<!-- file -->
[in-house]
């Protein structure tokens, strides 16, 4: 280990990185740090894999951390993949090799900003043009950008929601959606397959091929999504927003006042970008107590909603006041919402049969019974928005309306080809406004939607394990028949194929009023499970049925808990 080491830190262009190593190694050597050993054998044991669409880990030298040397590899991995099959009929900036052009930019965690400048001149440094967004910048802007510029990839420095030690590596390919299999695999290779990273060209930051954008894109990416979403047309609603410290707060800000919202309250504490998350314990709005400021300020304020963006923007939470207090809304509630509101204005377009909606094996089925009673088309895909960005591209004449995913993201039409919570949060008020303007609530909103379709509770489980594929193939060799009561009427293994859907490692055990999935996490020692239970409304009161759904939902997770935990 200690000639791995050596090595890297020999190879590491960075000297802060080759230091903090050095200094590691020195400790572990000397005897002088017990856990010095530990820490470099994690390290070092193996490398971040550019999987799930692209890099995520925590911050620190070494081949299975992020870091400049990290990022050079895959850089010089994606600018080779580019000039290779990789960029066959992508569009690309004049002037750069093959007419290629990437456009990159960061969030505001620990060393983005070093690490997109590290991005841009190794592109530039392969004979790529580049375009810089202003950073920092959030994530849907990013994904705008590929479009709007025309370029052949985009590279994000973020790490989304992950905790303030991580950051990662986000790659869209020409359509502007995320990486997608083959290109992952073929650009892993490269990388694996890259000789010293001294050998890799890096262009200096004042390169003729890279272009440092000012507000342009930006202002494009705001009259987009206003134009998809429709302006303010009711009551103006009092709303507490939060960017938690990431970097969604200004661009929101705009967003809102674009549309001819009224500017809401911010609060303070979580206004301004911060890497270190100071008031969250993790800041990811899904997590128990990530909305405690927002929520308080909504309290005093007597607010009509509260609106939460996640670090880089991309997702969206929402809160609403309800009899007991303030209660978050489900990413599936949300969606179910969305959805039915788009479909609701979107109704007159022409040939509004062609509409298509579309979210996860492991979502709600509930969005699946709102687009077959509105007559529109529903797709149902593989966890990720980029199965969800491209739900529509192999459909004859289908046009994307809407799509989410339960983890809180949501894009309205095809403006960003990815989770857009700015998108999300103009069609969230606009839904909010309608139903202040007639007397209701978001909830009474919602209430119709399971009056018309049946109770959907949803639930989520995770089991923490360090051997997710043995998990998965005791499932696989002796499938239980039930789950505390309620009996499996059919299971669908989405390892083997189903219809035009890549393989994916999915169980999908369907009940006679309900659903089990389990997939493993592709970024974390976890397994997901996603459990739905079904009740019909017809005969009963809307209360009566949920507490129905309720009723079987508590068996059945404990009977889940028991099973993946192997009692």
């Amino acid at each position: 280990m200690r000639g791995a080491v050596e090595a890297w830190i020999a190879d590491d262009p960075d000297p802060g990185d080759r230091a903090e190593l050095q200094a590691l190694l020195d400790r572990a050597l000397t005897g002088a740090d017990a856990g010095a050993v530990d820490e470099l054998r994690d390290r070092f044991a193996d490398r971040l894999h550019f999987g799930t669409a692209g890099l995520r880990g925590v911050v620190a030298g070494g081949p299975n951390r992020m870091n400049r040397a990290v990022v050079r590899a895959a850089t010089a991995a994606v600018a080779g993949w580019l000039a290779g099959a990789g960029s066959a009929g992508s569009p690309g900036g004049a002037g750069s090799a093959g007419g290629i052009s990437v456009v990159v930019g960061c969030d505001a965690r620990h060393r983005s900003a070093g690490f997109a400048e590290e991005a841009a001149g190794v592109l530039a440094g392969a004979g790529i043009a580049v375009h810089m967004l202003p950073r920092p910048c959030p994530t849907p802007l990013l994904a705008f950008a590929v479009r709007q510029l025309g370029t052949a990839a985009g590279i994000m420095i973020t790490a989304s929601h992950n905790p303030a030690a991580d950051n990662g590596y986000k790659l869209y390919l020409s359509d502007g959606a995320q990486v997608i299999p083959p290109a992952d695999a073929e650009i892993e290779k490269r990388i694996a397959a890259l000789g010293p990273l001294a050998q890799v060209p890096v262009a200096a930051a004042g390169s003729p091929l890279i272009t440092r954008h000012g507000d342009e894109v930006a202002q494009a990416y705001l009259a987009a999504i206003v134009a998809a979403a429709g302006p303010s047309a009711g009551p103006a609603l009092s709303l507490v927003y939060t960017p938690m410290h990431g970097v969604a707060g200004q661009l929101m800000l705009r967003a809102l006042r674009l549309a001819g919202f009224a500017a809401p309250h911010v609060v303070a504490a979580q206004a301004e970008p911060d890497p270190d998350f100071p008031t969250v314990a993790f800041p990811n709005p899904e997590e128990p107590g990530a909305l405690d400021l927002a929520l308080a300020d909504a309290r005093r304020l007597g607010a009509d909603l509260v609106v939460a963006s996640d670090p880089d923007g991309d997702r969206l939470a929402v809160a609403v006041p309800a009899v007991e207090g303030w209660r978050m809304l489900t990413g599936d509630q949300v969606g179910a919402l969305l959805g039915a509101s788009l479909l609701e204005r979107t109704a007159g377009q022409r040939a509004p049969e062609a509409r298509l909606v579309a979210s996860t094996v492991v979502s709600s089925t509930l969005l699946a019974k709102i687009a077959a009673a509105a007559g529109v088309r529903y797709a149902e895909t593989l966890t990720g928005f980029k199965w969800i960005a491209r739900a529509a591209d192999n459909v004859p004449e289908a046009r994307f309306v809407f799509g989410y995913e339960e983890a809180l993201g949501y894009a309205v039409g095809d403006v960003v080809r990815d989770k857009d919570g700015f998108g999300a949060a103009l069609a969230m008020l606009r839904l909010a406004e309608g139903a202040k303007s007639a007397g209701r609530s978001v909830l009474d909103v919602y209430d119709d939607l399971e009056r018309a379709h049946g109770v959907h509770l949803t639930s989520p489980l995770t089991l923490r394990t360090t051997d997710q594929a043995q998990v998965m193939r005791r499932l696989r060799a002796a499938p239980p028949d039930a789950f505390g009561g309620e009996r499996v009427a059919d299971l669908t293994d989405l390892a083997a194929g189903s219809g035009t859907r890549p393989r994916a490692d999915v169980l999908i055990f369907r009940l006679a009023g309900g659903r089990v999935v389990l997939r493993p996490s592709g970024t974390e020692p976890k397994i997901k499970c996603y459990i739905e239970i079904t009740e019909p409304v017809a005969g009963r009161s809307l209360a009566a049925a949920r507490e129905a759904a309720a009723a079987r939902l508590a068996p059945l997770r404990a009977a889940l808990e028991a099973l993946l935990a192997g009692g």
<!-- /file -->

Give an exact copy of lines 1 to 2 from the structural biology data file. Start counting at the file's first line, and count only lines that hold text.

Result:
[in-house]
């Protein structure tokens, strides 16, 4: 280990990185740090894999951390993949090799900003043009950008929601959606397959091929999504927003006042970008107590909603006041919402049969019974928005309306080809406004939607394990028949194929009023499970049925808990 080491830190262009190593190694050597050993054998044991669409880990030298040397590899991995099959009929900036052009930019965690400048001149440094967004910048802007510029990839420095030690590596390919299999695999290779990273060209930051954008894109990416979403047309609603410290707060800000919202309250504490998350314990709005400021300020304020963006923007939470207090809304509630509101204005377009909606094996089925009673088309895909960005591209004449995913993201039409919570949060008020303007609530909103379709509770489980594929193939060799009561009427293994859907490692055990999935996490020692239970409304009161759904939902997770935990 200690000639791995050596090595890297020999190879590491960075000297802060080759230091903090050095200094590691020195400790572990000397005897002088017990856990010095530990820490470099994690390290070092193996490398971040550019999987799930692209890099995520925590911050620190070494081949299975992020870091400049990290990022050079895959850089010089994606600018080779580019000039290779990789960029066959992508569009690309004049002037750069093959007419290629990437456009990159960061969030505001620990060393983005070093690490997109590290991005841009190794592109530039392969004979790529580049375009810089202003950073920092959030994530849907990013994904705008590929479009709007025309370029052949985009590279994000973020790490989304992950905790303030991580950051990662986000790659869209020409359509502007995320990486997608083959290109992952073929650009892993490269990388694996890259000789010293001294050998890799890096262009200096004042390169003729890279272009440092000012507000342009930006202002494009705001009259987009206003134009998809429709302006303010009711009551103006009092709303507490939060960017938690990431970097969604200004661009929101705009967003809102674009549309001819009224500017809401911010609060303070979580206004301004911060890497270190100071008031969250993790800041990811899904997590128990990530909305405690927002929520308080909504309290005093007597607010009509509260609106939460996640670090880089991309997702969206929402809160609403309800009899007991303030209660978050489900990413599936949300969606179910969305959805039915788009479909609701979107109704007159022409040939509004062609509409298509579309979210996860492991979502709600509930969005699946709102687009077959509105007559529109529903797709149902593989966890990720980029199965969800491209739900529509192999459909004859289908046009994307809407799509989410339960983890809180949501894009309205095809403006960003990815989770857009700015998108999300103009069609969230606009839904909010309608139903202040007639007397209701978001909830009474919602209430119709399971009056018309049946109770959907949803639930989520995770089991923490360090051997997710043995998990998965005791499932696989002796499938239980039930789950505390309620009996499996059919299971669908989405390892083997189903219809035009890549393989994916999915169980999908369907009940006679309900659903089990389990997939493993592709970024974390976890397994997901996603459990739905079904009740019909017809005969009963809307209360009566949920507490129905309720009723079987508590068996059945404990009977889940028991099973993946192997009692």